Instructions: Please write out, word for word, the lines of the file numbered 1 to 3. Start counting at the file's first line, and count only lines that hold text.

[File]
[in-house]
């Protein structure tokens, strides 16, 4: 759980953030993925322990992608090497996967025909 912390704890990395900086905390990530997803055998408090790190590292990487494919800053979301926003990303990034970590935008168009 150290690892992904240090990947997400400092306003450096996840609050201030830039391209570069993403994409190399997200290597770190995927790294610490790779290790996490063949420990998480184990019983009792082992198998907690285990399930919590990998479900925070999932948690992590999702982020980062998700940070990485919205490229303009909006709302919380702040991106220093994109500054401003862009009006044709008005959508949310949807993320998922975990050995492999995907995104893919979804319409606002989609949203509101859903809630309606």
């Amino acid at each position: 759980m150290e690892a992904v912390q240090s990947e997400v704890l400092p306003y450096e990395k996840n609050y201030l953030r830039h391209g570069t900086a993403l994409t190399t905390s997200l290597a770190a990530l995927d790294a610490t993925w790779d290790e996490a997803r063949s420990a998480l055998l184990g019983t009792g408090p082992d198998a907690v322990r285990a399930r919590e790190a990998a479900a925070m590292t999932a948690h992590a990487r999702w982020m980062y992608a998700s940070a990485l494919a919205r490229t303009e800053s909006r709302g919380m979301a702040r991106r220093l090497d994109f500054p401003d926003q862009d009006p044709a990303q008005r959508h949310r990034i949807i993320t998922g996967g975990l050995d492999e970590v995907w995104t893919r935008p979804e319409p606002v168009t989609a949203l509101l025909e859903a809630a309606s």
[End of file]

[in-house]
């Protein structure tokens, strides 16, 4: 759980953030993925322990992608090497996967025909 912390704890990395900086905390990530997803055998408090790190590292990487494919800053979301926003990303990034970590935008168009 150290690892992904240090990947997400400092306003450096996840609050201030830039391209570069993403994409190399997200290597770190995927790294610490790779290790996490063949420990998480184990019983009792082992198998907690285990399930919590990998479900925070999932948690992590999702982020980062998700940070990485919205490229303009909006709302919380702040991106220093994109500054401003862009009006044709008005959508949310949807993320998922975990050995492999995907995104893919979804319409606002989609949203509101859903809630309606």
């Amino acid at each position: 759980m150290e690892a992904v912390q240090s990947e997400v704890l400092p306003y450096e990395k996840n609050y201030l953030r830039h391209g570069t900086a993403l994409t190399t905390s997200l290597a770190a990530l995927d790294a610490t993925w790779d290790e996490a997803r063949s420990a998480l055998l184990g019983t009792g408090p082992d198998a907690v322990r285990a399930r919590e790190a990998a479900a925070m590292t999932a948690h992590a990487r999702w982020m980062y992608a998700s940070a990485l494919a919205r490229t303009e800053s909006r709302g919380m979301a702040r991106r220093l090497d994109f500054p401003d926003q862009d009006p044709a990303q008005r959508h949310r990034i949807i993320t998922g996967g975990l050995d492999e970590v995907w995104t893919r935008p979804e319409p606002v168009t989609a949203l509101l025909e859903a809630a309606s």